A new study conducted by researchers from University College London explored how green spaces can benefit kids’ mental health outcomes. According to the findings, living in close proximity to woodlands can lead to better behavior, stronger cognitive development, and overall better mental health for children.
“Previous studies have revealed positive associations between exposure to nature in urban environments, cognitive development, and mental health,” said researcher Mikaël Maes. “These findings contribute to our understanding of our natural environment types as an important protective factor for an adolescent’s cognitive development and mental health and suggest that not every environment type may contribute equally to those health benefits.”
Fostering positive mental health outcomes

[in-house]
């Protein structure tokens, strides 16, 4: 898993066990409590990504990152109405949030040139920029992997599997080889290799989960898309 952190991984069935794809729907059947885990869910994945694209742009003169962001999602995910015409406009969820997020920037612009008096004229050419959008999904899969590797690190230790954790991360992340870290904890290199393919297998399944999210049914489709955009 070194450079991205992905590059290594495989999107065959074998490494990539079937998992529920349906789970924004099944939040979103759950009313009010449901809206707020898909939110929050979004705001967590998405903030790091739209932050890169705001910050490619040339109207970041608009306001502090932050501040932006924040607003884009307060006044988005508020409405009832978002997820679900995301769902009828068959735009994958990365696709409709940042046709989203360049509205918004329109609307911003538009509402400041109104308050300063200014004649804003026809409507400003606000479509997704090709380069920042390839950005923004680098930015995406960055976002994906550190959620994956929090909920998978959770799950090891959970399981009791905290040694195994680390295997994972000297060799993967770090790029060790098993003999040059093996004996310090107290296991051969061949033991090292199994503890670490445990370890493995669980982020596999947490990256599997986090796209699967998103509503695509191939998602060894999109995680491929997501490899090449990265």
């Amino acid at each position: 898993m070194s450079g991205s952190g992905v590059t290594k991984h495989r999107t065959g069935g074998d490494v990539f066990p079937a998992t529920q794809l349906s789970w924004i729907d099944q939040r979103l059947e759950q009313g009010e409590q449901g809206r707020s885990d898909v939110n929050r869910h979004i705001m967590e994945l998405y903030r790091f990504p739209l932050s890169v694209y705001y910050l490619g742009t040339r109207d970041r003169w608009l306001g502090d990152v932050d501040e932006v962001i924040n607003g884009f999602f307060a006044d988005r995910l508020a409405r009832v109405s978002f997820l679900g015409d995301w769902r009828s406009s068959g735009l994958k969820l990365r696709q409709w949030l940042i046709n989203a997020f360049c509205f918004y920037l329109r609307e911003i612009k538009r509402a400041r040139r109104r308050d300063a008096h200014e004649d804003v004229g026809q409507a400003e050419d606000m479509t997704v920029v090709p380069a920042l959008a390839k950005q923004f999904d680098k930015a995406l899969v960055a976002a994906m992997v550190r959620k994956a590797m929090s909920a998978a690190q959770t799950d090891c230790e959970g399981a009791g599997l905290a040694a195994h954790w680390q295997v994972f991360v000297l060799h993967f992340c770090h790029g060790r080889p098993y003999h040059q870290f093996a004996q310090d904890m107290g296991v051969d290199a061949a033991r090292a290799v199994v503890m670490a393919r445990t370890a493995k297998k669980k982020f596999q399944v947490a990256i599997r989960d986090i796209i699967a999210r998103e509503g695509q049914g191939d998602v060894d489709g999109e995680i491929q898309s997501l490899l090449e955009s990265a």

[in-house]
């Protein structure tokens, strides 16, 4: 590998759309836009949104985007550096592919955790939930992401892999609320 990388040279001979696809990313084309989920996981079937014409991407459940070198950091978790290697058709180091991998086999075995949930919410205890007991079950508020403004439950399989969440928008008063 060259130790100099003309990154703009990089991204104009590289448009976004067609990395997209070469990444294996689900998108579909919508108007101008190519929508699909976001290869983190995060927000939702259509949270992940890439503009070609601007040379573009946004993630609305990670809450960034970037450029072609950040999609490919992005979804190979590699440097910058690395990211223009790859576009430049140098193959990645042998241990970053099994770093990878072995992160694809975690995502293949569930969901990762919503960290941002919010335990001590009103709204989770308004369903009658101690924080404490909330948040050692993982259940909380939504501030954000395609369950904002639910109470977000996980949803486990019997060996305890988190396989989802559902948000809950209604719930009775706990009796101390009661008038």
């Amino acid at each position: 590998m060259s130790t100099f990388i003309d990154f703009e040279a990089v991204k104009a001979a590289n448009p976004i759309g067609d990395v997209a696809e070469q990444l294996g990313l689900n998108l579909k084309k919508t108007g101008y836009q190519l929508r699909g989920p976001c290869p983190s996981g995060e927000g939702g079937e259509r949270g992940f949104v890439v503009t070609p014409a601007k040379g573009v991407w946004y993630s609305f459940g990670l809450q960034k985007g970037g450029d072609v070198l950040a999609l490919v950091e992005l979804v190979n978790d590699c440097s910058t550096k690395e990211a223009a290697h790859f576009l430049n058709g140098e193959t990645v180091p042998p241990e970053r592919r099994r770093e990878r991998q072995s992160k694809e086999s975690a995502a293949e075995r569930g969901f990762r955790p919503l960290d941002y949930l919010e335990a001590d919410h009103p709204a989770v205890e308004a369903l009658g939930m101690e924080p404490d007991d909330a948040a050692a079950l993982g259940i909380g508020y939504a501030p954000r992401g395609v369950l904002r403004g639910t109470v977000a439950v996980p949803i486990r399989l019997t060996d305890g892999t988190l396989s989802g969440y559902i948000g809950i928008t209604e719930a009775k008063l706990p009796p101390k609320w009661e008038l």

For the study, the researchers analyzed data from more than 3,500 kids enrolled in the Study of Cognition, Adolescents, and Mobile Phones (SCAMP) in London. Participants answered questions about their interactions with peers at school, general behavior, and overall well-being. The team then compared their answers to the geographic surroundings around their homes; they assessed how close the kids were to different kinds of outdoor spaces and how much time they spent in these areas.
The study showed that kids had the strongest mental health, behavioral, and cognitive outcomes when they lived closer to woodlands. The results were even better than close proximity to other green and blue spaces, such as parks or lakes. The benefits associated with being so close to woodlands were long-lasting, as the team learned that these spaces positively impacted mental health outcomes for two years.
Though the team plans to do more work in this area to better understand why these areas are so beneficial to kids’ development and mental health, they hope their findings shed some light on the overall importance of natural spaces.